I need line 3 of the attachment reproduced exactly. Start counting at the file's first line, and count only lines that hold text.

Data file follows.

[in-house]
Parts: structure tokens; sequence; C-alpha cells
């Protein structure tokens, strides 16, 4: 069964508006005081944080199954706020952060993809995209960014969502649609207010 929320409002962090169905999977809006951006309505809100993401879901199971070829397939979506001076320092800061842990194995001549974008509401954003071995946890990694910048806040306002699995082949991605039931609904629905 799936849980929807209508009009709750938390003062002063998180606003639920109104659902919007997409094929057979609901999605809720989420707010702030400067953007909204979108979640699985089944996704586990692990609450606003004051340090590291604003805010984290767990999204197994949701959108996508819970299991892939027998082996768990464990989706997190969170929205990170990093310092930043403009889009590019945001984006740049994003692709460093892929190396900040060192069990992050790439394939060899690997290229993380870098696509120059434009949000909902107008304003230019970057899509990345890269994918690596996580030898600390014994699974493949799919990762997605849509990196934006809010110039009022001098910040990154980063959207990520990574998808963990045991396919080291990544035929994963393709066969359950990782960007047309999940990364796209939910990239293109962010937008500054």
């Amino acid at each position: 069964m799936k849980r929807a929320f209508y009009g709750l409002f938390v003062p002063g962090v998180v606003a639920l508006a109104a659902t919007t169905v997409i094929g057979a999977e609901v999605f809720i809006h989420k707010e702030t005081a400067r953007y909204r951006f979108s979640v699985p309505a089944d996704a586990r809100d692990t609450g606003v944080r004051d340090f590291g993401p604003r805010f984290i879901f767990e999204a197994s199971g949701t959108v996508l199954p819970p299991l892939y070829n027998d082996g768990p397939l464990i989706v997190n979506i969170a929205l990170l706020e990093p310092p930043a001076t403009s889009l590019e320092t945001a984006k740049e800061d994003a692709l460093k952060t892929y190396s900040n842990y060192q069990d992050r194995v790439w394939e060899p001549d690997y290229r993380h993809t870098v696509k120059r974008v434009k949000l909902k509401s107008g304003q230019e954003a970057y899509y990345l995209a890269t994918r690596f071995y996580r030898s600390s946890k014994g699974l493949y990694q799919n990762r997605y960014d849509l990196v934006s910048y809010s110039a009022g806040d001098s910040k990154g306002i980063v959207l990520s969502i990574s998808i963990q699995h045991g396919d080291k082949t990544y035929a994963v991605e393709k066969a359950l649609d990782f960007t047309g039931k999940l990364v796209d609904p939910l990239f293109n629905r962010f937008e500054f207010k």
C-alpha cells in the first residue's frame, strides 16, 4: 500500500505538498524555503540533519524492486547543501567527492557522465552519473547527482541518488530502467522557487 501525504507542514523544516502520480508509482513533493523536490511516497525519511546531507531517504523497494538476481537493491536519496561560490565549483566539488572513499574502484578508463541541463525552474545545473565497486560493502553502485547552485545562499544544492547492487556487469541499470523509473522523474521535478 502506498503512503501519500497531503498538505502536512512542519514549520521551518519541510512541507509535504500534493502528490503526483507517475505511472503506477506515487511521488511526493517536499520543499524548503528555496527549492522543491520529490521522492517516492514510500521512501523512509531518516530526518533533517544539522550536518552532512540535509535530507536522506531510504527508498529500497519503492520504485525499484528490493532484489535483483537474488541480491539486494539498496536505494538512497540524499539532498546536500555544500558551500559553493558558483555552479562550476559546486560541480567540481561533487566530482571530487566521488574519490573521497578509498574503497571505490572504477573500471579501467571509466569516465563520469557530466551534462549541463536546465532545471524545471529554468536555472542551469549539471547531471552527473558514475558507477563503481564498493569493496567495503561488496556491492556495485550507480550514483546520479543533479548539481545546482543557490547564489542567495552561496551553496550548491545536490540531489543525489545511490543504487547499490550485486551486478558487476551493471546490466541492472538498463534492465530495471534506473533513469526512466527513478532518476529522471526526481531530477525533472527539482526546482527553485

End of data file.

């Protein structure tokens, strides 16, 4: 069964508006005081944080199954706020952060993809995209960014969502649609207010 929320409002962090169905999977809006951006309505809100993401879901199971070829397939979506001076320092800061842990194995001549974008509401954003071995946890990694910048806040306002699995082949991605039931609904629905 799936849980929807209508009009709750938390003062002063998180606003639920109104659902919007997409094929057979609901999605809720989420707010702030400067953007909204979108979640699985089944996704586990692990609450606003004051340090590291604003805010984290767990999204197994949701959108996508819970299991892939027998082996768990464990989706997190969170929205990170990093310092930043403009889009590019945001984006740049994003692709460093892929190396900040060192069990992050790439394939060899690997290229993380870098696509120059434009949000909902107008304003230019970057899509990345890269994918690596996580030898600390014994699974493949799919990762997605849509990196934006809010110039009022001098910040990154980063959207990520990574998808963990045991396919080291990544035929994963393709066969359950990782960007047309999940990364796209939910990239293109962010937008500054």